Pharmacy U

Get ready for the Uberization of pharmacy


Toronto’s independent Woodgreen Pharmacy is partnering with a new mobile app in an effort to dip their toes in the e-commerce market.

By David Silverberg


Pilly is a new mobile app allowing patients to take a photo of a prescription or drug vial and use the tool to send it to Woodgreen pharmacists, and then set a time for same-day delivery. Before filling any prescription, the pharmacist will call patients to discuss the medication and offer guidance on usage.

Pilly, a free app, has been available since January and is working only with Woodgreen so far, though the company hopes to expand beyond Toronto to pharmacies in other major Canadian cities.

“We opted for Pilly because it’s the direction a lot of things are moving in,” says Woodgreen pharmacist-owner David Morkos. “Patients can do a lot more with their phones than 10 years ago, and getting pharmaceuticals is now another service that can be made easier with the power of technology.”

Pilly isn’t first-to-market with this type of app. PopRx, which launched in Winnipeg and operates with independent pharmacies across Canada, is also well-known for letting patients snap photos of their prescriptions and getting the medication delivered the same day. It, too, was not the first such app to try to enter the market. But Pilly’s entry into the Toronto market with Woodgreen Pharmacy is another indicator of where the industry may be headed. Having Millennials use the app has been one of the key indicators of success, Markos says.

He adds that the main demographic using Pilly has been young patients under 35. “And some seniors are using it because their grandkids are telling them about it,” he notes.

Ahmad Elkalza, Pilly’s co-founder and product manager, says convenience is the main attraction to Pilly. “Because we control the service from A to Z we are able to ensure the quality of every interaction with Pilly for the ordering, delivery, or refills for patients from the moment they snap a picture of the prescription to the time the medication is in their hands.”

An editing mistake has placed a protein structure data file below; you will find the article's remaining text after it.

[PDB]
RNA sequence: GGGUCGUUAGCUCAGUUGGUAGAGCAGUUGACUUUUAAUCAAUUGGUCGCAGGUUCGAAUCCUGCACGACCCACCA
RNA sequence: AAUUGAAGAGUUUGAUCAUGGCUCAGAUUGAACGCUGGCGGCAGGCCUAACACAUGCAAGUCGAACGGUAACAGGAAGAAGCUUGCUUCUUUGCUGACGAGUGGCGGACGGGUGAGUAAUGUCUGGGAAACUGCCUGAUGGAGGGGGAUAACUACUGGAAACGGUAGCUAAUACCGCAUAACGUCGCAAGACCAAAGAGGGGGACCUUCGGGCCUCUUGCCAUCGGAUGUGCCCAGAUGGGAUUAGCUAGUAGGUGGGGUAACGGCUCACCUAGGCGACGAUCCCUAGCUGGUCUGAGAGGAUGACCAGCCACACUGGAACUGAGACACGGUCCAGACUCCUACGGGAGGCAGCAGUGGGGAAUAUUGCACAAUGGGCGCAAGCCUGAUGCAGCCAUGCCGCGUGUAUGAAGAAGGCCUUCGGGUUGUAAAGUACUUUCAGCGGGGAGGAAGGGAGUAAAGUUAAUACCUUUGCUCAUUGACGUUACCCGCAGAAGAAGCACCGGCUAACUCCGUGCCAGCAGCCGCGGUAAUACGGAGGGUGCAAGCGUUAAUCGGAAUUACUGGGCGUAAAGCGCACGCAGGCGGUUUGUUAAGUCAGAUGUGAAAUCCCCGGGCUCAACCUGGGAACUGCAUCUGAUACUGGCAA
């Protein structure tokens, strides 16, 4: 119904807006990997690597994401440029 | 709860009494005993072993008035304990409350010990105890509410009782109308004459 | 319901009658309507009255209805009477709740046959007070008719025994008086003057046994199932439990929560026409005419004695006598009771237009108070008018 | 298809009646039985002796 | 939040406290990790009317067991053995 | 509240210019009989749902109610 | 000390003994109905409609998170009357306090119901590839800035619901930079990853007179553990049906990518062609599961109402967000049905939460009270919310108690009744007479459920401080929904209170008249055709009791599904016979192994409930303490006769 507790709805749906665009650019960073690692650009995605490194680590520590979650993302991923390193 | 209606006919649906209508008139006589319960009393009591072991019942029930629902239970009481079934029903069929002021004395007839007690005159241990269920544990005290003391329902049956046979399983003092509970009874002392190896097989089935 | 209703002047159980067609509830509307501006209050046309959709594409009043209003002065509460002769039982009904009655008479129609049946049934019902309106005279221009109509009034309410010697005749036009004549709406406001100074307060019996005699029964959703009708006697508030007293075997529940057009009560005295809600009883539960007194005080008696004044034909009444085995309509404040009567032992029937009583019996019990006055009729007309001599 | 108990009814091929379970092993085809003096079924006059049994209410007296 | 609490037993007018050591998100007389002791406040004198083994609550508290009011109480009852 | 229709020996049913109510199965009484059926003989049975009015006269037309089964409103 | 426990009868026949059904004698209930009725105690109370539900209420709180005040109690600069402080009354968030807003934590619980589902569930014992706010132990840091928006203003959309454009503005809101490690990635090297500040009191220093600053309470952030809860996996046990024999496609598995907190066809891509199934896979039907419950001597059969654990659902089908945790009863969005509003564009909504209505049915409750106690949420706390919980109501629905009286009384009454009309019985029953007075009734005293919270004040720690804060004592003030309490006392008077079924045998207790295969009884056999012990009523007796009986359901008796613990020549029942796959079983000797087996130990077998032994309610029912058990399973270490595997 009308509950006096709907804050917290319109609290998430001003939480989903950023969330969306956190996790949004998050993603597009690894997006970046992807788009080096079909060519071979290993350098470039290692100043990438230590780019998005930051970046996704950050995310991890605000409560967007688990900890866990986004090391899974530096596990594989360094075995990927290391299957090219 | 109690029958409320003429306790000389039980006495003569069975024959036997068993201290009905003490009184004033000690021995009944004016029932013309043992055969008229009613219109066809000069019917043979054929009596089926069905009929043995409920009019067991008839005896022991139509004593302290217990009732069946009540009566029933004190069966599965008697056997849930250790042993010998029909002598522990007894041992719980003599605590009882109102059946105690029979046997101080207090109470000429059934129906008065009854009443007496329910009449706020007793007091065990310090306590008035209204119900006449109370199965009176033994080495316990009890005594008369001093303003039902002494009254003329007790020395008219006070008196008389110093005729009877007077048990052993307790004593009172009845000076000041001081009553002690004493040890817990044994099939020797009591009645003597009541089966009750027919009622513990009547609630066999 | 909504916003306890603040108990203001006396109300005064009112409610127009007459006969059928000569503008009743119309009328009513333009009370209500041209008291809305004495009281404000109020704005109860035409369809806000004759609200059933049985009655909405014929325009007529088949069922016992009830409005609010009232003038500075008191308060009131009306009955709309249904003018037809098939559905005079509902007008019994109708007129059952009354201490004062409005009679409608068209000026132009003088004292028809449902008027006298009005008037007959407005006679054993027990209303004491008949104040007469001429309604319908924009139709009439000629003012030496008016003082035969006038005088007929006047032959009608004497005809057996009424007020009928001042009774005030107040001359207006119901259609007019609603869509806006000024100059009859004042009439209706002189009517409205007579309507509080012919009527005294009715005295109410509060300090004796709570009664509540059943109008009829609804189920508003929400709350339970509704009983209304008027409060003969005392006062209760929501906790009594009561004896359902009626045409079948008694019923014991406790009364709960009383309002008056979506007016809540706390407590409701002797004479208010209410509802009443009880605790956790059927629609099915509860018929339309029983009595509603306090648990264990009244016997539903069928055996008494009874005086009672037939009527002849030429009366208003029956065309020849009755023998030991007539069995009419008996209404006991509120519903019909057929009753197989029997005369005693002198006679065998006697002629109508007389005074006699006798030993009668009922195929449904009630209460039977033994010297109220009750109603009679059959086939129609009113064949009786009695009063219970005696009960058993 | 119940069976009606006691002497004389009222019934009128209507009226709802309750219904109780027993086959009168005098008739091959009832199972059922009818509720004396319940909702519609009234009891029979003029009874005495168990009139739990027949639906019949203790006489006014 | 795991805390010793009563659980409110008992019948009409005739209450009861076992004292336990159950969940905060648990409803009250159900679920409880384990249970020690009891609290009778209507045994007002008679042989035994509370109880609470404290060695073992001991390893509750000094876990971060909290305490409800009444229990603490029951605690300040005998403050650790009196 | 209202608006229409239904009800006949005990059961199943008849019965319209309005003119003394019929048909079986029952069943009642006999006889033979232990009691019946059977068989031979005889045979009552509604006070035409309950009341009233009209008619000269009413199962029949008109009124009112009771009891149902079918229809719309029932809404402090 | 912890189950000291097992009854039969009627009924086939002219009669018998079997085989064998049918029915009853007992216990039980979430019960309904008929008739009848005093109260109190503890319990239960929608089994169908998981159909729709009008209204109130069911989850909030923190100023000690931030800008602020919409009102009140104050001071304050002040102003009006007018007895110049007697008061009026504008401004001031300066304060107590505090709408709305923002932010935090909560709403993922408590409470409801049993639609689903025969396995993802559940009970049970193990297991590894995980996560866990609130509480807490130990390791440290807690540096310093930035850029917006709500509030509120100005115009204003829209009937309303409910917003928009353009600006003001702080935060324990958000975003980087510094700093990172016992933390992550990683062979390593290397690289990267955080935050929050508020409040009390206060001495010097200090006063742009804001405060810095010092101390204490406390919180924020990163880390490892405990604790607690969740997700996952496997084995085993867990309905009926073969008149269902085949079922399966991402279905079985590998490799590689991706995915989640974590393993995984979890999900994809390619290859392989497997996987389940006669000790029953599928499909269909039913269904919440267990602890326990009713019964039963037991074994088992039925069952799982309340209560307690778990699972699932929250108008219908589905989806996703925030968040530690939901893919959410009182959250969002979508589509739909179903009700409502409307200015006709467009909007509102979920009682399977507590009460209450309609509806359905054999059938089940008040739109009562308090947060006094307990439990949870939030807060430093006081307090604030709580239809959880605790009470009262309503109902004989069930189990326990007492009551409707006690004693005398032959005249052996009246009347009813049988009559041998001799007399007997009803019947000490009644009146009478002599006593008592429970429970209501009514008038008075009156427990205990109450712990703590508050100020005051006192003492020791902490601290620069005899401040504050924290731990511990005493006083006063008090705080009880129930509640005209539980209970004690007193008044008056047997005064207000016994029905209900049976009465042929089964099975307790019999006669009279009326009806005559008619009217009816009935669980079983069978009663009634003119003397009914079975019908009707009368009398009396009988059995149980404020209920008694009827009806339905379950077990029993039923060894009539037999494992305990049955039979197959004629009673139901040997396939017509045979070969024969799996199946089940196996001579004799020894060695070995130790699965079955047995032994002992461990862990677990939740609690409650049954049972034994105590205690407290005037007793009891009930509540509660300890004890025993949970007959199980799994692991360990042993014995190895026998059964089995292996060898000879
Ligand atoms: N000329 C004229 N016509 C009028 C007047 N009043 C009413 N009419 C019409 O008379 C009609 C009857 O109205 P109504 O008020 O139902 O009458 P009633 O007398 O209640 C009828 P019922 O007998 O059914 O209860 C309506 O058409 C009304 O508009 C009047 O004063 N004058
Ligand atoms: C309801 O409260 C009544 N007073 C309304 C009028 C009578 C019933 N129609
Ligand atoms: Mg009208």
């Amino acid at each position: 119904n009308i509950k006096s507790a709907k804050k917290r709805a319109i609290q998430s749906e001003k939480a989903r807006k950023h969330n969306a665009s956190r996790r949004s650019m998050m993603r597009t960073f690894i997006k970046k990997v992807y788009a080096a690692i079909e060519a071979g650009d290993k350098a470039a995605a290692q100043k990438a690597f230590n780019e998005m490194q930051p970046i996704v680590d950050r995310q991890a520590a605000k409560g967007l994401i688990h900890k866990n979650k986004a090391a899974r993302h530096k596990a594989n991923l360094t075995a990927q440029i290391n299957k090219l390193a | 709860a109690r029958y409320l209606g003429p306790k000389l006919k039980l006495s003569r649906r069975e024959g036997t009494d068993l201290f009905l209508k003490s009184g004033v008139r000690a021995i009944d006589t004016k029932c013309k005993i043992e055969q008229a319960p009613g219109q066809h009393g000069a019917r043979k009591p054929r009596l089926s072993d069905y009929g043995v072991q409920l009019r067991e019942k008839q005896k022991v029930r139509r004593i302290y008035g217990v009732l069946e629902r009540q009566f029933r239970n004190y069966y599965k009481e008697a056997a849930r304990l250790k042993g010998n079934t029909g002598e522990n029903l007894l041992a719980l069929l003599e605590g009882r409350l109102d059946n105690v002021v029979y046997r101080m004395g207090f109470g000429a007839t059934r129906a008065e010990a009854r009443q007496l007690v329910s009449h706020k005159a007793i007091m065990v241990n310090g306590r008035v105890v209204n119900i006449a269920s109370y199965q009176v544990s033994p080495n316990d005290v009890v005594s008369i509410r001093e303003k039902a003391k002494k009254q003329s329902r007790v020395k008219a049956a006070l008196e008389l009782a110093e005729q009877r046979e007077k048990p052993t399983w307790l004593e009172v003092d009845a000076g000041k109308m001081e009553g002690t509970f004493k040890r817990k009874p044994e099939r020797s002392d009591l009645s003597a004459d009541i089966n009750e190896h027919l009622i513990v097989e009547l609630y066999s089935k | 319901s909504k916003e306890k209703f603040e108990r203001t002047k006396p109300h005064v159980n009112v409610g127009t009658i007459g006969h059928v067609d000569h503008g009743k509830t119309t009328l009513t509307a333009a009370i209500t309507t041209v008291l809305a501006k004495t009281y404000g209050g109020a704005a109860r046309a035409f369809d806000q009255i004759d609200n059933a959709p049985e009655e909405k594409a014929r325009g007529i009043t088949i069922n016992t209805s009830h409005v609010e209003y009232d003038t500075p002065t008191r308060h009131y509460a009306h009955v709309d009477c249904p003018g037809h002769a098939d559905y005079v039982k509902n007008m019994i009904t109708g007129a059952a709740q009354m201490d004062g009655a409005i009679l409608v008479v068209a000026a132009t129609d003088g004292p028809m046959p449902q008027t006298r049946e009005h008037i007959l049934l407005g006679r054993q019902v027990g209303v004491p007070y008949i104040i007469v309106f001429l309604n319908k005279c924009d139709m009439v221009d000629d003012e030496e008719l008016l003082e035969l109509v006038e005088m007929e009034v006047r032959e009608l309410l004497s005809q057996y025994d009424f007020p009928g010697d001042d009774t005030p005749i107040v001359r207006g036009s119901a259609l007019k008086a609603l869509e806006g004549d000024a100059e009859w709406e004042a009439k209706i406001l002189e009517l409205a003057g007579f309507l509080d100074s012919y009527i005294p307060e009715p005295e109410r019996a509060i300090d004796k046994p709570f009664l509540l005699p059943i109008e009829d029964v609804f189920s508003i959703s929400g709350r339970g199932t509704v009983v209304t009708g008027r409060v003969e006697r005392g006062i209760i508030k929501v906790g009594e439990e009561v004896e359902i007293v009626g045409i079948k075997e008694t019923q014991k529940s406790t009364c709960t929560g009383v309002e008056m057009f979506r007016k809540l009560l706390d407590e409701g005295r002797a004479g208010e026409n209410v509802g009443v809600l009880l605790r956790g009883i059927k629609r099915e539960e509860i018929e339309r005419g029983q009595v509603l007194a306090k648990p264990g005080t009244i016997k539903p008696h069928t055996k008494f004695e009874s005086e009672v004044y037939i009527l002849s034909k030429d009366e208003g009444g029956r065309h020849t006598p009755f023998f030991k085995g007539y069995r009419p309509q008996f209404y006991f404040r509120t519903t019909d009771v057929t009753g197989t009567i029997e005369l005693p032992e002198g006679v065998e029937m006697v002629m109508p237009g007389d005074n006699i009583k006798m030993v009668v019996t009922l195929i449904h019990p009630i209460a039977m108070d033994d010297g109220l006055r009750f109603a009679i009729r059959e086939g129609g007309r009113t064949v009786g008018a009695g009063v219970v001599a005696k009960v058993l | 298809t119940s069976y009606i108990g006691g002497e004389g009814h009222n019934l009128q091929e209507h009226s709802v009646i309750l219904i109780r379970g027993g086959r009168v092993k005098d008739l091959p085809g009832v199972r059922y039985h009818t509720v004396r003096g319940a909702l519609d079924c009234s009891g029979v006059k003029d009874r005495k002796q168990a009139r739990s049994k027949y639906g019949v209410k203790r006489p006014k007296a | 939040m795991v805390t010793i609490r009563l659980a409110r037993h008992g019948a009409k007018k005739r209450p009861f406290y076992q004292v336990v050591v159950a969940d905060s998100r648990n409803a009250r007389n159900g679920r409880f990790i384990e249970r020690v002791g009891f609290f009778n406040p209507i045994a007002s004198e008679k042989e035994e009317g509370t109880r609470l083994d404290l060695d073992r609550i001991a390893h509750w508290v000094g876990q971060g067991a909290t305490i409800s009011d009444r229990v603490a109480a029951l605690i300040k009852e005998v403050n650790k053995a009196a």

Elkalza says Pilly’s roots are personal. He recalls an evening with his family when “we realized late at night that we couldn’t find my son’s EpiPen and puffer before leaving for vacation. This experience of managing the needs of a busy urban young family is where Pilly originated.”

Morkos notes Woodgreen isn’t particularly tech savvy, but he felt this was the right product to align with, and now was the perfect moment to dive into digital. “Is this an outlandish idea? No. We’re still just like any other pharmacy.”

Pilly co-founder Mina Tadrous says his startup is working with Woodgreen because the pharmacy was focusing on “the importance of top-notch customer service and they were flexible to fit us into their model. More importantly, they are willing to learn with us to develop the best possible service for our patients.”

An add-on service?

Phil Emberley, director of professional affairs at the Canadian Pharmacists Association, says he finds these smartphone innovations “interesting” but there’s one critical component missing.

“We believe strongly that the face-to-face experience between pharmacist and patient is critical,” he says. “We know some information is conveyed over the phone, but some instructions are best explained in person.”

Emberley realizes younger patients may be clamouring for apps that make their pharmaceutical transactions easier, but as patients age, their medication regimens becomes more complex. “Creating that close relationship between pharmacist and customer is important because older patients need those sit-down meetings to understand everything about their medication.”

Services like Pilly get a lot of traction in metro areas, Emberley says, but he would like to see rural customers served by these kinds of apps. “Mobility is a huge issue in those areas,” he notes, “and delivery supported by these kinds of companies can be extremely helpful.”

Canada is behind the U.S. in the medication-delivery startup market. In the past three years, the U.S. has seen the introduction of apps such as Zipdrug, GetMyRx, and QuiQui, the last of which promises drone delivery of medication to San Francisco residents (the startup is still in beta).

Time will tell if app-based services like Pilly take hold in Canada.